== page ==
‘Any look-alike machine is just a different gadget', EC rejects AAP’s EVM hacking claim
In a statement issued here, the poll body said that the machine used for demonstration in the Delhi Assembly was only a ‘prototype’ of an EVM.
“It should be understood that it is possible for anyone to make any electronic gadget which ‘looks-like’ ECI EVM and demonstrate any Magic or Tampering. Very simply put, any 'look-alike’ machine is just a different gadget, which is manifestly designed and made to function in a ‘tampered’ manner and has no relevance, incidence or bearing on the Commission's EVMs,” it said.
“It is common sense that gadgets other than ECI EVMs can be programmed to perform in a pre-determined way, but it simply cannot be implied that ECI EVMs will behave in the same manner because the ECI EVMs are Technically Secured and function under an elaborate Administrative and Security Protocol. Such so called demonstration on extraneous and duplicate gadgets which are not owned by the ECI cannot be exploited to influence our Intelligent Citizens & Electorate to assail or vilify the EVMs used by the Commission in its electoral process,” it added.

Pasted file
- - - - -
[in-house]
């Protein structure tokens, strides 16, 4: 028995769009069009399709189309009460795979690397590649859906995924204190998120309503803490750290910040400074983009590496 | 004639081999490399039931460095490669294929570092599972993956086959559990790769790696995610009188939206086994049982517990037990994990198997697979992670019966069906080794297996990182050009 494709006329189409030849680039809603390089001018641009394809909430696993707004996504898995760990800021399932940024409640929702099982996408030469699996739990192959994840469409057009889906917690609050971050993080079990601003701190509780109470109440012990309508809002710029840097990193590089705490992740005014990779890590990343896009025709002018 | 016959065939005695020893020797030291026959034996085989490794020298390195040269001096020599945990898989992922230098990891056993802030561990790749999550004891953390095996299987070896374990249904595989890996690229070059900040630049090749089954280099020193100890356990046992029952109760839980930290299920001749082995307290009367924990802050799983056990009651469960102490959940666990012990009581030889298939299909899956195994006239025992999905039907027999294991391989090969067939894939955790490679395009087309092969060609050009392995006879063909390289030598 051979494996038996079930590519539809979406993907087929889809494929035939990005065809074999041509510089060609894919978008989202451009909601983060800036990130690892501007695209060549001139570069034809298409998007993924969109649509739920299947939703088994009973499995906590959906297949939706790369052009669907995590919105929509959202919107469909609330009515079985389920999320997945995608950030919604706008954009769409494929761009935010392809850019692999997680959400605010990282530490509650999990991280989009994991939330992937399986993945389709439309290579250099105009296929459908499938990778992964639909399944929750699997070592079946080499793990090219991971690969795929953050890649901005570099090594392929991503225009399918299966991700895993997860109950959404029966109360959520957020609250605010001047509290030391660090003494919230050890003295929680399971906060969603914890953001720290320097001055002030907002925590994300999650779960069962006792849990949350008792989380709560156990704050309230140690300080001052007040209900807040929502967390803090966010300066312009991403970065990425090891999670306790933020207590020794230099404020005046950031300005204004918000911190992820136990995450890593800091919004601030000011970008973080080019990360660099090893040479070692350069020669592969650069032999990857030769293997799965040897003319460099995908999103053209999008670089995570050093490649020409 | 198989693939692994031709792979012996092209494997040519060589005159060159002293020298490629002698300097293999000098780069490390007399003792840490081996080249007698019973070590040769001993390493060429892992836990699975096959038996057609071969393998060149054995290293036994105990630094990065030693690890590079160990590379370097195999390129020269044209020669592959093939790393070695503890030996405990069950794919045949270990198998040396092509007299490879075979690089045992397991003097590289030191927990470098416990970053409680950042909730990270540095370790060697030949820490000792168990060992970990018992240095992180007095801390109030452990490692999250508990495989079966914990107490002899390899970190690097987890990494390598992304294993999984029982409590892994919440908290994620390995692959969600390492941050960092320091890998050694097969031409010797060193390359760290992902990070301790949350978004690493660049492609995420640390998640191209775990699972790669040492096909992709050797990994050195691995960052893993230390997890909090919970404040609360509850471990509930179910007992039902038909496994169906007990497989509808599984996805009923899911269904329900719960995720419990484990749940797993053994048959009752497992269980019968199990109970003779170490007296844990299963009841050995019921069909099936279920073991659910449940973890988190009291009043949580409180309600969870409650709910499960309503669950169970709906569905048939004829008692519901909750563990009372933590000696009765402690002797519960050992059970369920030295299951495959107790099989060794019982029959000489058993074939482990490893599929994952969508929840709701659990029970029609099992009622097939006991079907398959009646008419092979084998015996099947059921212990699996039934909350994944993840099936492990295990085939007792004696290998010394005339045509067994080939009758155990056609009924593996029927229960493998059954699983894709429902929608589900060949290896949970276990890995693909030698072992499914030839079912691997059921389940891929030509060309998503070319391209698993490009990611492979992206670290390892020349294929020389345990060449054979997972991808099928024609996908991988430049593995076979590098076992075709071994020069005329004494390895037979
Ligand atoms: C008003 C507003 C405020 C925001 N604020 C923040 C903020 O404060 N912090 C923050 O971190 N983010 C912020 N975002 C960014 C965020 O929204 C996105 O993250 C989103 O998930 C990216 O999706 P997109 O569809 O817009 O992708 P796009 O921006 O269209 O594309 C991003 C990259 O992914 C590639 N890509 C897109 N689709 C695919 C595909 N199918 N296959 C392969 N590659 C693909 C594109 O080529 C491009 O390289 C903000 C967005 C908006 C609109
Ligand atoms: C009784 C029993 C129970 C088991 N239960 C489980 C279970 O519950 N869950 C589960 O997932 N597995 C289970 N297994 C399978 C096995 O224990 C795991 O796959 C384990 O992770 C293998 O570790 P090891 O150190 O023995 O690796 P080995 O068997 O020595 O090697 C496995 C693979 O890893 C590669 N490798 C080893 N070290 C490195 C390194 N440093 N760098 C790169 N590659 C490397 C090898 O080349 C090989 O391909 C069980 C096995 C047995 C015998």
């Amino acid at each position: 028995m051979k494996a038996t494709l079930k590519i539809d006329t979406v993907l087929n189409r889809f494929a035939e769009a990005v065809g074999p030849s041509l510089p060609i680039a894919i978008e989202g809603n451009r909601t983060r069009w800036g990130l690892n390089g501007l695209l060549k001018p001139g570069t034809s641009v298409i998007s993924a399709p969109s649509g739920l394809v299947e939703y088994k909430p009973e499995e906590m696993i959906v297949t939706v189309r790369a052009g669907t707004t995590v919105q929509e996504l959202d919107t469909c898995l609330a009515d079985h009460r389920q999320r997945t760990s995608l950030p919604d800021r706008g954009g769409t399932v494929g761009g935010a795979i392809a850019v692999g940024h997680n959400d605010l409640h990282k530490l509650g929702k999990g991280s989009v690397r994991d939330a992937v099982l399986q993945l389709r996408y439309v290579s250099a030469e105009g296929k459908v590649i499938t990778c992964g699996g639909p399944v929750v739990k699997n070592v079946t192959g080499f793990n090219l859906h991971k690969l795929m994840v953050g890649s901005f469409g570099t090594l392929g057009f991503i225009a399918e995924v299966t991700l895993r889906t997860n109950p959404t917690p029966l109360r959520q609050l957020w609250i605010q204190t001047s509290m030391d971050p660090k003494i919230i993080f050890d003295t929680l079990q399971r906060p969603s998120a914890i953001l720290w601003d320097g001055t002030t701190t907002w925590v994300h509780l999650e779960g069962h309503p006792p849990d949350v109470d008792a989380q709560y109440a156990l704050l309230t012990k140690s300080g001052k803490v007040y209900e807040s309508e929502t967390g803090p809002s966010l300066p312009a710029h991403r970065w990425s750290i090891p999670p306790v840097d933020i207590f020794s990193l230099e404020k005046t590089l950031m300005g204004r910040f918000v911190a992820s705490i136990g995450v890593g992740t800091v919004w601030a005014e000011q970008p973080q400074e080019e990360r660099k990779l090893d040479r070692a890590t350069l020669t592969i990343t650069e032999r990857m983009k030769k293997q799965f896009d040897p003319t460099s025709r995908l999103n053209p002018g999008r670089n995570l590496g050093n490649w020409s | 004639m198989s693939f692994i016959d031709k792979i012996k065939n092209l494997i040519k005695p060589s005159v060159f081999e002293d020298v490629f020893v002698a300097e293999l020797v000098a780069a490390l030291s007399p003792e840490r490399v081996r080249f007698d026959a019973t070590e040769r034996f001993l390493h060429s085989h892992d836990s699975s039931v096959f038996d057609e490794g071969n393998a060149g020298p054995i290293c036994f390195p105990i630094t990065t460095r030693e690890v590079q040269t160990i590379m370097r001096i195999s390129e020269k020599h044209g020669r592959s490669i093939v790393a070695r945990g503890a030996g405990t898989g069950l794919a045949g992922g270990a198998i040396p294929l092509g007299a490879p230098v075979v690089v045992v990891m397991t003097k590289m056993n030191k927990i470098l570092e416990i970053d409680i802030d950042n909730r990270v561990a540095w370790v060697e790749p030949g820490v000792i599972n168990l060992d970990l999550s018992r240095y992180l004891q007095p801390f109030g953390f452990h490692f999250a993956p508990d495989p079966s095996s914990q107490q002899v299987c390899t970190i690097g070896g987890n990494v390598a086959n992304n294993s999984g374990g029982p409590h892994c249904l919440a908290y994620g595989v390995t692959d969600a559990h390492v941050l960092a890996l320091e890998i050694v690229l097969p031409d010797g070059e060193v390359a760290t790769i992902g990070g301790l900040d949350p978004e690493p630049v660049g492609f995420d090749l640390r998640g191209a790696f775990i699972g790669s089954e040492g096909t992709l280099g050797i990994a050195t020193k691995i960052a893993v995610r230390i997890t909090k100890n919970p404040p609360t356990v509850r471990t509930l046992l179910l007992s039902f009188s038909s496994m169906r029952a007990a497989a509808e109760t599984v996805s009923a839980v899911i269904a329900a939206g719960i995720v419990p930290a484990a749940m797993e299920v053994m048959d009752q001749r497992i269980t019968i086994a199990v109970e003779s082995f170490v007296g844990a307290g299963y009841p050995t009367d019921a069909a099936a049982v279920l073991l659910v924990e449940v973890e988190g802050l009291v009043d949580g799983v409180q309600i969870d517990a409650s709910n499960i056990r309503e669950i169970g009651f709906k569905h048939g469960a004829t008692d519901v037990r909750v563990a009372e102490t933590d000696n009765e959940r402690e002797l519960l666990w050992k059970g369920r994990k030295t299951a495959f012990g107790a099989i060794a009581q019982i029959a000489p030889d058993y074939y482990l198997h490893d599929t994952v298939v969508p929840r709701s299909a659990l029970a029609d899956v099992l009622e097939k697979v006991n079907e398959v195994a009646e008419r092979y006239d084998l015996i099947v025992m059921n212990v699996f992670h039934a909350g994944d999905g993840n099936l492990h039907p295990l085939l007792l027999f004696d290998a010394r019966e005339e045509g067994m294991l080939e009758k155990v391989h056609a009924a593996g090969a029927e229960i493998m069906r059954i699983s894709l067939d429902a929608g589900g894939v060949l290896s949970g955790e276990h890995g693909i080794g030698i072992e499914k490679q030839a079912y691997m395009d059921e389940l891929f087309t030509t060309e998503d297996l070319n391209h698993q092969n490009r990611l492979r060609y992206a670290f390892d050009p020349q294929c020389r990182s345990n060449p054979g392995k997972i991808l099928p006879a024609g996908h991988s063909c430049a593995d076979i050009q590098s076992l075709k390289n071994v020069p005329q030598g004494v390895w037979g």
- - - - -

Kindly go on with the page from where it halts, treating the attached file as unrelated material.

An all-party meeting on the EVMs is scheduled for Wednesday and the Aam Aadmi Party (AAP) being a recognised state party will also attend the meeting.
“The Election Commission of India has scheduled an all-political parties meeting on May 12 for EVM issues and other electoral reforms. The Status Paper on ECI EVMs is available on ECI’s website,” the statement further said.
Earlier in the day, the Delhi Assembly passed a resolution urging President Pranab Mukherjee and the ECI to ensure that EVMs with Voter-Verified Paper Audit Trail (VVPAT) are used in all future elections.
The resolution also called for tallying of votes polled in 25 per cent randomly-selected booths with the paper trail generated by VVPAT machines.
Before the resolution was passed, party MLA Saurabh Bharadwaj demonstrated how an EVM can be tampered. He claimed that the motherboard of a machine can be changed in just 90 seconds.
Using a prototype of what looked like an EVM used by the poll panel, Bharadwaj claimed that secret codes are embedded inside the voting machines to manipulate results.